Please come back again!
Your blog was interesting enough I will definitely be back from time to time.And you know about Harry and many others who are working in more recent times.Like many steamers ,I fit the remark that you made about disagreeing with others as well as yourself.
Much of what I experimented with is from Brayton cycle like the Adams nuke engine direction,though I don’t think you will have as much radiation from wood as nuke fuel,the heat extraction aspects are proving interesting as you go back to water instead of using helium like in the Adams Atomic Engine.(in some cases actually turbo compounding a piston- to get piston torque and multi pass -turbine power).I guess got stumbled into this hobby as aircraft mechanic who noticed that early jet would have never happened with water injected steam(it doubles the hp
on the same fuel on planes like the early b52’s,etc. Like Adams, I taking it to a 100% and looking
at combined cycle numbers for a goal on my projects)
Guess I talked to much …thanks for doing a good job with blog.
June 27, 2014 Dear Arnold Walker, Thanks for the positive comments. I have found steam power to be a fascinating and infinitely complex subject. We are always looking for more and better and more efficient. It is seldom the engine design that is the issue but the whole combustion and heat exchange business. I have always thought that a combined Ericsson and Rankine and Brayton Cycle would be the most efficient. The Ericsson is because a whole lot of air which is mostly Nitrogen is heated up to 3,000 degrees F. That is because it (the air) is needed for combustion in the first place and for heat exchange to the heat exchanger metal in the second place. A person might as well get some work out of heating up and cooling off all of that Nitrogen. As an aside, I have explained my very good invention to many people and none of them have thought it to be a good idea. No one will even steal it from me. The problem develops when a person wants to make something small and light and cheap that will fit in a vehicle. As for combined cycles I recommend these two books: “Combined Power Plants, Including Combined Cycle Gas Turbine (CCGT) Plants” by Sir John H. Horlock and “Thermodynamics and Heat Powered Cycles, A Cognitive Engineering Approach” by Chih Wu. It broadens the mind to read about all of the possibilities that have been thought of. There are always topping and bottoming cycles to look at when things are not complex enough. One should always start with a stationary power plant and make it work before trying to package it into a vehicle–breadboarding is the proper term here. With regards to Harry Schoell’s work at Cyclone, he is a pure inventor and looking for the ideal. I will let others debate the practicality of this. Harry was trying to solve the two basic steam engine problems: lubrication so that high temperatures could be used, higher than lubricating oil can handle, and corrosion as iron and steam do not mix. Both of these are materials issues to be solved with plastic, aluminum, and stainless steel. It goes without saying that any time one is doing an engineering development project that involves moving parts and new materials it is not easy. In conclusion, we here in the steam world, have always stated that if we have cheap enough fuel then it does not matter how efficient we are thermally. And so there are many ways of looking at things and no, I do not think you have talked too much. Tom Kimmel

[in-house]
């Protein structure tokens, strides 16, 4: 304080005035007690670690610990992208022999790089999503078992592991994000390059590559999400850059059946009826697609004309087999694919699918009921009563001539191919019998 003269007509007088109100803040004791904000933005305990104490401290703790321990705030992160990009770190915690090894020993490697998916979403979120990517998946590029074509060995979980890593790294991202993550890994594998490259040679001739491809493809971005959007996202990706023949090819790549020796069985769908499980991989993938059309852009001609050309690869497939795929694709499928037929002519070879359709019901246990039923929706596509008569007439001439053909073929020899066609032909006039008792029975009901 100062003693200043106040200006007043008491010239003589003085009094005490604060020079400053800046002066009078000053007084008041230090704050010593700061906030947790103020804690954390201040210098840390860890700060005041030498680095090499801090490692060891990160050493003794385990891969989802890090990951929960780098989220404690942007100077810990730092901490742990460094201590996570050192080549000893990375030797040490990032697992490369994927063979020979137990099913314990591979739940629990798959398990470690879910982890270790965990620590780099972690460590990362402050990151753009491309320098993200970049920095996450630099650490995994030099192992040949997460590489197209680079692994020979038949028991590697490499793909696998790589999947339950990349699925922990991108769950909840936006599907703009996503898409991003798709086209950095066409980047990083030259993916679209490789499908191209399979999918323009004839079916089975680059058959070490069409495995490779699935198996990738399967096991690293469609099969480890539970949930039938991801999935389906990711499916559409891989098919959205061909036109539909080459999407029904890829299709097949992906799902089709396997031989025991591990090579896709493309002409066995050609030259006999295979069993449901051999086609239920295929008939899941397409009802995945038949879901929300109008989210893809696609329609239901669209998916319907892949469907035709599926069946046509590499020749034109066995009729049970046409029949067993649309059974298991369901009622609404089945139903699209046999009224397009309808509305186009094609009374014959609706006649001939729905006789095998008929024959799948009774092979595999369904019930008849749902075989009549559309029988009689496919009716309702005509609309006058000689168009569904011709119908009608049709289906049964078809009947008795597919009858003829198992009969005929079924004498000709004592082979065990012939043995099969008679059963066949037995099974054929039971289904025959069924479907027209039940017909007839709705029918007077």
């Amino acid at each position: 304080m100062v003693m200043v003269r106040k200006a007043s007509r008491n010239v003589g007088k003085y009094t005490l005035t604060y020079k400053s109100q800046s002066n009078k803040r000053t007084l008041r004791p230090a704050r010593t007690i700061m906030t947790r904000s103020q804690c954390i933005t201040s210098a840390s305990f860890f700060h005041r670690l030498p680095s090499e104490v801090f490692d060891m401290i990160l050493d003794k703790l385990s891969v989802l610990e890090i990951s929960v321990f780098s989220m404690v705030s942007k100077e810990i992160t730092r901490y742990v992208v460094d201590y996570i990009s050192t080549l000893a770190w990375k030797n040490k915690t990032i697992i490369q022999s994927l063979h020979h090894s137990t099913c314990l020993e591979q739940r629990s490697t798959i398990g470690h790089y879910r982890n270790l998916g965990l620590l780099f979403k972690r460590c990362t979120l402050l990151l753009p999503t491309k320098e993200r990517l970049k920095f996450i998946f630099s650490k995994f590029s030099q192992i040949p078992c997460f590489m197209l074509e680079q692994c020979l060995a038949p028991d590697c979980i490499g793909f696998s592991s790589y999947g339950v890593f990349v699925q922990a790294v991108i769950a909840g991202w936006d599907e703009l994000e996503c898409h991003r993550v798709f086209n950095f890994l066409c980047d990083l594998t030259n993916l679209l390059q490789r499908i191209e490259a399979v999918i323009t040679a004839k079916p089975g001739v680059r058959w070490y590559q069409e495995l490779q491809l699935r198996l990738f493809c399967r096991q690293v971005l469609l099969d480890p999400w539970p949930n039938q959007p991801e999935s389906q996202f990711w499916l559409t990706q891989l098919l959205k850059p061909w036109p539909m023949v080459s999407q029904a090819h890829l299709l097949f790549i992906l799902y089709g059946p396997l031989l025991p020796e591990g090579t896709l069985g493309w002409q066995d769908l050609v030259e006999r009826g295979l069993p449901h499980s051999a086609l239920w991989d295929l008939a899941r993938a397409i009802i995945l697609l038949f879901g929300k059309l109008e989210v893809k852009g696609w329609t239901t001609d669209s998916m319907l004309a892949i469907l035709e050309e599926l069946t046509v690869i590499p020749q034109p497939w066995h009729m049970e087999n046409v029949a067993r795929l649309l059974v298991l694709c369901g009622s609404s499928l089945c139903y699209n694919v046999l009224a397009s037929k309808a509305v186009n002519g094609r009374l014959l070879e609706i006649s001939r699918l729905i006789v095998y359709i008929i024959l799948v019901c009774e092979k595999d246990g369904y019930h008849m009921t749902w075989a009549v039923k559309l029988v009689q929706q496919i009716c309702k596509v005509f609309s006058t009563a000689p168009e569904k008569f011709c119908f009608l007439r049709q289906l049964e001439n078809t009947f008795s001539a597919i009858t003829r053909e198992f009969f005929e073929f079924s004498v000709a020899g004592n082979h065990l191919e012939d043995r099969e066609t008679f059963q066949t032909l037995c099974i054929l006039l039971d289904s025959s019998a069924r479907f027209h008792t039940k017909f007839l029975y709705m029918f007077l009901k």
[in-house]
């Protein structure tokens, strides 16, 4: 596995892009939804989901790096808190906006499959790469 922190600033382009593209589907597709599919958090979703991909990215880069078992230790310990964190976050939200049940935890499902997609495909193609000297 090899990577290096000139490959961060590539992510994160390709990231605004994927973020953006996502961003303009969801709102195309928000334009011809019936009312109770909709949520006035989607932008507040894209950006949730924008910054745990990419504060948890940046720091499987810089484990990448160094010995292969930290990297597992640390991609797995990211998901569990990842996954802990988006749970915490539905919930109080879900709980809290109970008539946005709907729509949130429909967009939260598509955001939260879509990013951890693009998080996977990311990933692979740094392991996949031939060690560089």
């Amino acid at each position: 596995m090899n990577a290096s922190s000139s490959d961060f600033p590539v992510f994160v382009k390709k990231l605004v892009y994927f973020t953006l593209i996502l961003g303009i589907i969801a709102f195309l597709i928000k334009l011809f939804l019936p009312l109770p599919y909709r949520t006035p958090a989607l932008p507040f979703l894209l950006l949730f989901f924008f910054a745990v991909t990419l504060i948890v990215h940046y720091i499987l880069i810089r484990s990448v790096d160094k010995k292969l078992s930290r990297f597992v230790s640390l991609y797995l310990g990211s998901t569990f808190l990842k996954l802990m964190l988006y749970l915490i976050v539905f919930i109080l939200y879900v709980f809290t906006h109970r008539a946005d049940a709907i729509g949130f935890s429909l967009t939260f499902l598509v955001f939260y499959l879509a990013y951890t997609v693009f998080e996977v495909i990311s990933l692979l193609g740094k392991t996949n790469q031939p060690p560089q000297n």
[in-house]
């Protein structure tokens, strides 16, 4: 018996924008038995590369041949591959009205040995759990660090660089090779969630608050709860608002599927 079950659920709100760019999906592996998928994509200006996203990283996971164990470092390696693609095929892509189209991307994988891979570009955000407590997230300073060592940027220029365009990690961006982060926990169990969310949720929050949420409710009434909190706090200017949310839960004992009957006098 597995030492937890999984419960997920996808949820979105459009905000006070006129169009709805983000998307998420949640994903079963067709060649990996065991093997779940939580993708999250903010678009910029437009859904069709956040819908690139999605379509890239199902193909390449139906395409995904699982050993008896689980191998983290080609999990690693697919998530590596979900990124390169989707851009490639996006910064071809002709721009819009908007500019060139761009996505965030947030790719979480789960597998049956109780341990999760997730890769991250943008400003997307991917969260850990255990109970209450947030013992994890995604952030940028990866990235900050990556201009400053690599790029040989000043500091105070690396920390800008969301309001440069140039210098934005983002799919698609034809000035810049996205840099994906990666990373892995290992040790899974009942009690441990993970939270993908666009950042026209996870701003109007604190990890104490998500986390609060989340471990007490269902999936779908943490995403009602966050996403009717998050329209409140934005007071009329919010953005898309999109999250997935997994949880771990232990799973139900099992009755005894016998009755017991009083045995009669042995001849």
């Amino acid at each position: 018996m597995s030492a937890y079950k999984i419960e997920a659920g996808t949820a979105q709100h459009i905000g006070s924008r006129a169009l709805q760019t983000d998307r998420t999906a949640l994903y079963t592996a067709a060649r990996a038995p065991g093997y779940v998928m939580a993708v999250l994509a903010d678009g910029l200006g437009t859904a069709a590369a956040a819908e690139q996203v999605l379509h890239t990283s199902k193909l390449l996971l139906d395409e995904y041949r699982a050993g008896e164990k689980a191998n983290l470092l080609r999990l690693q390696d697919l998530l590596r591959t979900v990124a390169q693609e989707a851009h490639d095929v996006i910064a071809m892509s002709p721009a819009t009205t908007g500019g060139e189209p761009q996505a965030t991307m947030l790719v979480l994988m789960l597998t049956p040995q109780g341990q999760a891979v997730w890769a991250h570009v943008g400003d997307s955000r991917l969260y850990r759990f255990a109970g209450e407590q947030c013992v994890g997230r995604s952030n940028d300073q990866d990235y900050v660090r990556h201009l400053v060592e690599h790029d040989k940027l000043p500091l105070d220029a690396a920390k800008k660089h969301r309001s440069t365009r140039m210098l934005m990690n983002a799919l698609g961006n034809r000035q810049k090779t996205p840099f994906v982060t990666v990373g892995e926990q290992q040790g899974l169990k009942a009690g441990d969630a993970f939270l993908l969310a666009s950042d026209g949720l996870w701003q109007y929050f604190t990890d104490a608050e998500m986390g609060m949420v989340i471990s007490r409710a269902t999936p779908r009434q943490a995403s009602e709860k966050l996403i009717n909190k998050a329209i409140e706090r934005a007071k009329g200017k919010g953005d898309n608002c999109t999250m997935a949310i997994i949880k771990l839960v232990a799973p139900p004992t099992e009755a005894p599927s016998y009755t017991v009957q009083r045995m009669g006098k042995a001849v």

Fill in your details below or click an icon to log in:
You are commenting using your WordPress.com account. ( Log Out / Change )
You are commenting using your Twitter account. ( Log Out / Change )
You are commenting using your Facebook account. ( Log Out / Change )
You are commenting using your Google+ account. ( Log Out / Change )
Connecting to %s
Notify me of new comments via email.